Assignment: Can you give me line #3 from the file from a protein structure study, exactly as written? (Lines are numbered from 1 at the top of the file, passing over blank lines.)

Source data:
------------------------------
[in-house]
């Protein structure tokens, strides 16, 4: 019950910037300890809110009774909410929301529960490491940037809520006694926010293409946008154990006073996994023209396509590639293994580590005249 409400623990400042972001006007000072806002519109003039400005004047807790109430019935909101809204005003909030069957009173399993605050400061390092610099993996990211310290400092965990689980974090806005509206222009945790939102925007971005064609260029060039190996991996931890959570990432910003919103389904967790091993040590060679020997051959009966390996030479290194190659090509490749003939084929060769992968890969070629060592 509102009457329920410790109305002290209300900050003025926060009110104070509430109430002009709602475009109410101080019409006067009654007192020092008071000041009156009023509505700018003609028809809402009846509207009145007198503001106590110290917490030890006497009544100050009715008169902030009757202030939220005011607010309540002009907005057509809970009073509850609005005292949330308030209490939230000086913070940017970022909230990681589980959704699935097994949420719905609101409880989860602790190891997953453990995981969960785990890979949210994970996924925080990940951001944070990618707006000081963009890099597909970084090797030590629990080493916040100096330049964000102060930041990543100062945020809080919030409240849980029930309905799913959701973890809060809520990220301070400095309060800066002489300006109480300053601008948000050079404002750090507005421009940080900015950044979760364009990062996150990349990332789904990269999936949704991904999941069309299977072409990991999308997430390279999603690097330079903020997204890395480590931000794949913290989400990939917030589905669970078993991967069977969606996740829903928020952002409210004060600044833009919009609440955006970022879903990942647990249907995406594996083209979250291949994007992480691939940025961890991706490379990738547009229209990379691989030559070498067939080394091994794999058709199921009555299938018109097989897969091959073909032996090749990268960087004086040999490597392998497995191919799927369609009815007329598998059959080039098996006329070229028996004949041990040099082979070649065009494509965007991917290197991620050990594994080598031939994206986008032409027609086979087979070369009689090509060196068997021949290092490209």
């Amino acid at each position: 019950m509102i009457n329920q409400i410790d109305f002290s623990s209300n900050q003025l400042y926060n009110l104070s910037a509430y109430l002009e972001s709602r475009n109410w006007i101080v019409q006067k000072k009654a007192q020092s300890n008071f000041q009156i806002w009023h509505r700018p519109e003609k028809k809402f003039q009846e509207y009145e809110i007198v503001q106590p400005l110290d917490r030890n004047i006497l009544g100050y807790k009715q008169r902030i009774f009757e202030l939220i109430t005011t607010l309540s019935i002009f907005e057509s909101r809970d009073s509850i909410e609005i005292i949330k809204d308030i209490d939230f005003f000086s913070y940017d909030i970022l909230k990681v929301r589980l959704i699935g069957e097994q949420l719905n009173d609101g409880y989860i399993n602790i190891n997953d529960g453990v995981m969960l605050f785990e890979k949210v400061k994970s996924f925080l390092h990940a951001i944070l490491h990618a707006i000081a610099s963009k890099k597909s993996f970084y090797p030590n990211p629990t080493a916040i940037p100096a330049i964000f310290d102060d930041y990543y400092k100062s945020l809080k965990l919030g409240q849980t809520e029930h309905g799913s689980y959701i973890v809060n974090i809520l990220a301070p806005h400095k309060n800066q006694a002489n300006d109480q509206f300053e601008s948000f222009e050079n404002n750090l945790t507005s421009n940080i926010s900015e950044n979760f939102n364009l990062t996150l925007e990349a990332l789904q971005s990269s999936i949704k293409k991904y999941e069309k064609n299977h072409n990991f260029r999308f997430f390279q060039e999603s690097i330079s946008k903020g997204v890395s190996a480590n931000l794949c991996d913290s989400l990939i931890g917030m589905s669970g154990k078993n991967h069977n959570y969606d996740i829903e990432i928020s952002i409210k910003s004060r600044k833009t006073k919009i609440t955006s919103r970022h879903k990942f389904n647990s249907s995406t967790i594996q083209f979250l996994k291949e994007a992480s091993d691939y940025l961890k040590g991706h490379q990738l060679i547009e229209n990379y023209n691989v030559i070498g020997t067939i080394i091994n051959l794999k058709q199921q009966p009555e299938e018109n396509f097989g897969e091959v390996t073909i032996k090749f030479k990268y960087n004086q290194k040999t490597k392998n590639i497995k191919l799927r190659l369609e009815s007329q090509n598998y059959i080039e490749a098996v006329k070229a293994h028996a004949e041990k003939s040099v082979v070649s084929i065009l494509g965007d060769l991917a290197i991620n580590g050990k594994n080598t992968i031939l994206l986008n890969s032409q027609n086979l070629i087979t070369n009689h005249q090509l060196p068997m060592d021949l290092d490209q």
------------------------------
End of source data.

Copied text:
């Amino acid at each position: 019950m509102i009457n329920q409400i410790d109305f002290s623990s209300n900050q003025l400042y926060n009110l104070s910037a509430y109430l002009e972001s709602r475009n109410w006007i101080v019409q006067k000072k009654a007192q020092s300890n008071f000041q009156i806002w009023h509505r700018p519109e003609k028809k809402f003039q009846e509207y009145e809110i007198v503001q106590p400005l110290d917490r030890n004047i006497l009544g100050y807790k009715q008169r902030i009774f009757e202030l939220i109430t005011t607010l309540s019935i002009f907005e057509s909101r809970d009073s509850i909410e609005i005292i949330k809204d308030i209490d939230f005003f000086s913070y940017d909030i970022l909230k990681v929301r589980l959704i699935g069957e097994q949420l719905n009173d609101g409880y989860i399993n602790i190891n997953d529960g453990v995981m969960l605050f785990e890979k949210v400061k994970s996924f925080l390092h990940a951001i944070l490491h990618a707006i000081a610099s963009k890099k597909s993996f970084y090797p030590n990211p629990t080493a916040i940037p100096a330049i964000f310290d102060d930041y990543y400092k100062s945020l809080k965990l919030g409240q849980t809520e029930h309905g799913s689980y959701i973890v809060n974090i809520l990220a301070p806005h400095k309060n800066q006694a002489n300006d109480q509206f300053e601008s948000f222009e050079n404002n750090l945790t507005s421009n940080i926010s900015e950044n979760f939102n364009l990062t996150l925007e990349a990332l789904q971005s990269s999936i949704k293409k991904y999941e069309k064609n299977h072409n990991f260029r999308f997430f390279q060039e999603s690097i330079s946008k903020g997204v890395s190996a480590n931000l794949c991996d913290s989400l990939i931890g917030m589905s669970g154990k078993n991967h069977n959570y969606d996740i829903e990432i928020s952002i409210k910003s004060r600044k833009t006073k919009i609440t955006s919103r970022h879903k990942f389904n647990s249907s995406t967790i594996q083209f979250l996994k291949e994007a992480s091993d691939y940025l961890k040590g991706h490379q990738l060679i547009e229209n990379y023209n691989v030559i070498g020997t067939i080394i091994n051959l794999k058709q199921q009966p009555e299938e018109n396509f097989g897969e091959v390996t073909i032996k090749f030479k990268y960087n004086q290194k040999t490597k392998n590639i497995k191919l799927r190659l369609e009815s007329q090509n598998y059959i080039e490749a098996v006329k070229a293994h028996a004949e041990k003939s040099v082979v070649s084929i065009l494509g965007d060769l991917a290197i991620n580590g050990k594994n080598t992968i031939l994206l986008n890969s032409q027609n086979l070629i087979t070369n009689h005249q090509l060196p068997m060592d021949l290092d490209q």